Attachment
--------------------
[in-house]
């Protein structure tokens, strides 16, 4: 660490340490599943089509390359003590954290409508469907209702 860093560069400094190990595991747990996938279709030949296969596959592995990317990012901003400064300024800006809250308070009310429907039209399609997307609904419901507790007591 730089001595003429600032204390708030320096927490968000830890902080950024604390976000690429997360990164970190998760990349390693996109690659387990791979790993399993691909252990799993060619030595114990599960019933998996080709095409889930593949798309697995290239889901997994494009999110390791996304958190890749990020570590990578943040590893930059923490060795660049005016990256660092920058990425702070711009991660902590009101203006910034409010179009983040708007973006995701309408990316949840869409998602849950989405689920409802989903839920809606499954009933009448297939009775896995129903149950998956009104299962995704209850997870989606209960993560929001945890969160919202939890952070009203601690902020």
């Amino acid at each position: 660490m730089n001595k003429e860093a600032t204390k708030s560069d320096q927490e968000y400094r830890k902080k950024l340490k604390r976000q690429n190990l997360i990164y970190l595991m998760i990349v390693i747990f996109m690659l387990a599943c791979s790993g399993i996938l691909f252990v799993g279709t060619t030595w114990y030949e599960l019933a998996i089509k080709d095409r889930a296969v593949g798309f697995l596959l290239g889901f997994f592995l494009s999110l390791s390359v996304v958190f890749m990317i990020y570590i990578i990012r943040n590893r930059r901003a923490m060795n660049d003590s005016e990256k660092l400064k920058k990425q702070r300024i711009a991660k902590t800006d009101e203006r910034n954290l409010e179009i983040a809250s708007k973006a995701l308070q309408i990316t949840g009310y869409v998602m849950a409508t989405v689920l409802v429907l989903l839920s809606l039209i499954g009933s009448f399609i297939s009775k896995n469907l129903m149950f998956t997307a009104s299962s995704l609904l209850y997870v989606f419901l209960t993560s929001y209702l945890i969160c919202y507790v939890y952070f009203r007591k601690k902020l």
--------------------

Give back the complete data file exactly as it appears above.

[in-house]
């Protein structure tokens, strides 16, 4: 660490340490599943089509390359003590954290409508469907209702 860093560069400094190990595991747990996938279709030949296969596959592995990317990012901003400064300024800006809250308070009310429907039209399609997307609904419901507790007591 730089001595003429600032204390708030320096927490968000830890902080950024604390976000690429997360990164970190998760990349390693996109690659387990791979790993399993691909252990799993060619030595114990599960019933998996080709095409889930593949798309697995290239889901997994494009999110390791996304958190890749990020570590990578943040590893930059923490060795660049005016990256660092920058990425702070711009991660902590009101203006910034409010179009983040708007973006995701309408990316949840869409998602849950989405689920409802989903839920809606499954009933009448297939009775896995129903149950998956009104299962995704209850997870989606209960993560929001945890969160919202939890952070009203601690902020």
């Amino acid at each position: 660490m730089n001595k003429e860093a600032t204390k708030s560069d320096q927490e968000y400094r830890k902080k950024l340490k604390r976000q690429n190990l997360i990164y970190l595991m998760i990349v390693i747990f996109m690659l387990a599943c791979s790993g399993i996938l691909f252990v799993g279709t060619t030595w114990y030949e599960l019933a998996i089509k080709d095409r889930a296969v593949g798309f697995l596959l290239g889901f997994f592995l494009s999110l390791s390359v996304v958190f890749m990317i990020y570590i990578i990012r943040n590893r930059r901003a923490m060795n660049d003590s005016e990256k660092l400064k920058k990425q702070r300024i711009a991660k902590t800006d009101e203006r910034n954290l409010e179009i983040a809250s708007k973006a995701l308070q309408i990316t949840g009310y869409v998602m849950a409508t989405v689920l409802v429907l989903l839920s809606l039209i499954g009933s009448f399609i297939s009775k896995n469907l129903m149950f998956t997307a009104s299962s995704l609904l209850y997870v989606f419901l209960t993560s929001y209702l945890i969160c919202y507790v939890y952070f009203r007591k601690k902020l």